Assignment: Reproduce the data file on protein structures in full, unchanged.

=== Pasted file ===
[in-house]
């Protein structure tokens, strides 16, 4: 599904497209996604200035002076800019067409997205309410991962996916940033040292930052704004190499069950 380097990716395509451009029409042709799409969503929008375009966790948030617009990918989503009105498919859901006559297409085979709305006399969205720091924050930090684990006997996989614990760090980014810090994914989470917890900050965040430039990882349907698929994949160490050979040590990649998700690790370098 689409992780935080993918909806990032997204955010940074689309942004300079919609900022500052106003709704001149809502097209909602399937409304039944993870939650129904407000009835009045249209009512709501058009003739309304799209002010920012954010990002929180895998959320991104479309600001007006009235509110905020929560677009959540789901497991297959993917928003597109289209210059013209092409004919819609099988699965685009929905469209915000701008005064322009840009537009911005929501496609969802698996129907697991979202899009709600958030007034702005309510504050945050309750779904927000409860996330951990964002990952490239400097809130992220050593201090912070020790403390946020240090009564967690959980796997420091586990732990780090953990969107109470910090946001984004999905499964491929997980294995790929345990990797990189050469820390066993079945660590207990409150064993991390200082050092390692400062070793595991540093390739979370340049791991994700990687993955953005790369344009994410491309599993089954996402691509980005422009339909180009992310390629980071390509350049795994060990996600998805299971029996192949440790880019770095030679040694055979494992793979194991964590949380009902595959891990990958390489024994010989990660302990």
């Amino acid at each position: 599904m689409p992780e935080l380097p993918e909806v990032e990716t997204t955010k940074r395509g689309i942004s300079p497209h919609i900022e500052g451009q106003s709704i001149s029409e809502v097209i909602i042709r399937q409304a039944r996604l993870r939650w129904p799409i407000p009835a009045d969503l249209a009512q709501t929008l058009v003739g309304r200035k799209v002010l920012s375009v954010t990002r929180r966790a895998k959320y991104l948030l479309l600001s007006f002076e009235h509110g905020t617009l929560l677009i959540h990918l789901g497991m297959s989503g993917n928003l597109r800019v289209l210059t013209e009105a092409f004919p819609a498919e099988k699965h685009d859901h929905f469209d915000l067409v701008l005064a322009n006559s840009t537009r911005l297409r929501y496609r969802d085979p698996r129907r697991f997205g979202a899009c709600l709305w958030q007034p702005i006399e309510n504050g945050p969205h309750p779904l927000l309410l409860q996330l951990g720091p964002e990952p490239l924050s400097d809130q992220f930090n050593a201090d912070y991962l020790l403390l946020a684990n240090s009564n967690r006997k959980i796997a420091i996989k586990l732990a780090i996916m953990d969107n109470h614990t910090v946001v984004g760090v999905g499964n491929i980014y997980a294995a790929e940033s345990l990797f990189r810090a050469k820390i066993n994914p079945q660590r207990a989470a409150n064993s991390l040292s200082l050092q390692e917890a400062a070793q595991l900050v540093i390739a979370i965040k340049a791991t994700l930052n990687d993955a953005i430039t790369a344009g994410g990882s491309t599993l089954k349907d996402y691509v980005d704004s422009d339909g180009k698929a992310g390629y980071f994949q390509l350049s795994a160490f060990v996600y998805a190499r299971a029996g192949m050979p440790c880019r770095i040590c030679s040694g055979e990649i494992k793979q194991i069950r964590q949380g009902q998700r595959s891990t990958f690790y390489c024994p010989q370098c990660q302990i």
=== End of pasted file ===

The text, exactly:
[in-house]
């Protein structure tokens, strides 16, 4: 599904497209996604200035002076800019067409997205309410991962996916940033040292930052704004190499069950 380097990716395509451009029409042709799409969503929008375009966790948030617009990918989503009105498919859901006559297409085979709305006399969205720091924050930090684990006997996989614990760090980014810090994914989470917890900050965040430039990882349907698929994949160490050979040590990649998700690790370098 689409992780935080993918909806990032997204955010940074689309942004300079919609900022500052106003709704001149809502097209909602399937409304039944993870939650129904407000009835009045249209009512709501058009003739309304799209002010920012954010990002929180895998959320991104479309600001007006009235509110905020929560677009959540789901497991297959993917928003597109289209210059013209092409004919819609099988699965685009929905469209915000701008005064322009840009537009911005929501496609969802698996129907697991979202899009709600958030007034702005309510504050945050309750779904927000409860996330951990964002990952490239400097809130992220050593201090912070020790403390946020240090009564967690959980796997420091586990732990780090953990969107109470910090946001984004999905499964491929997980294995790929345990990797990189050469820390066993079945660590207990409150064993991390200082050092390692400062070793595991540093390739979370340049791991994700990687993955953005790369344009994410491309599993089954996402691509980005422009339909180009992310390629980071390509350049795994060990996600998805299971029996192949440790880019770095030679040694055979494992793979194991964590949380009902595959891990990958390489024994010989990660302990």
């Amino acid at each position: 599904m689409p992780e935080l380097p993918e909806v990032e990716t997204t955010k940074r395509g689309i942004s300079p497209h919609i900022e500052g451009q106003s709704i001149s029409e809502v097209i909602i042709r399937q409304a039944r996604l993870r939650w129904p799409i407000p009835a009045d969503l249209a009512q709501t929008l058009v003739g309304r200035k799209v002010l920012s375009v954010t990002r929180r966790a895998k959320y991104l948030l479309l600001s007006f002076e009235h509110g905020t617009l929560l677009i959540h990918l789901g497991m297959s989503g993917n928003l597109r800019v289209l210059t013209e009105a092409f004919p819609a498919e099988k699965h685009d859901h929905f469209d915000l067409v701008l005064a322009n006559s840009t537009r911005l297409r929501y496609r969802d085979p698996r129907r697991f997205g979202a899009c709600l709305w958030q007034p702005i006399e309510n504050g945050p969205h309750p779904l927000l309410l409860q996330l951990g720091p964002e990952p490239l924050s400097d809130q992220f930090n050593a201090d912070y991962l020790l403390l946020a684990n240090s009564n967690r006997k959980i796997a420091i996989k586990l732990a780090i996916m953990d969107n109470h614990t910090v946001v984004g760090v999905g499964n491929i980014y997980a294995a790929e940033s345990l990797f990189r810090a050469k820390i066993n994914p079945q660590r207990a989470a409150n064993s991390l040292s200082l050092q390692e917890a400062a070793q595991l900050v540093i390739a979370i965040k340049a791991t994700l930052n990687d993955a953005i430039t790369a344009g994410g990882s491309t599993l089954k349907d996402y691509v980005d704004s422009d339909g180009k698929a992310g390629y980071f994949q390509l350049s795994a160490f060990v996600y998805a190499r299971a029996g192949m050979p440790c880019r770095i040590c030679s040694g055979e990649i494992k793979q194991i069950r964590q949380g009902q998700r595959s891990t990958f690790y390489c024994p010989q370098c990660q302990i």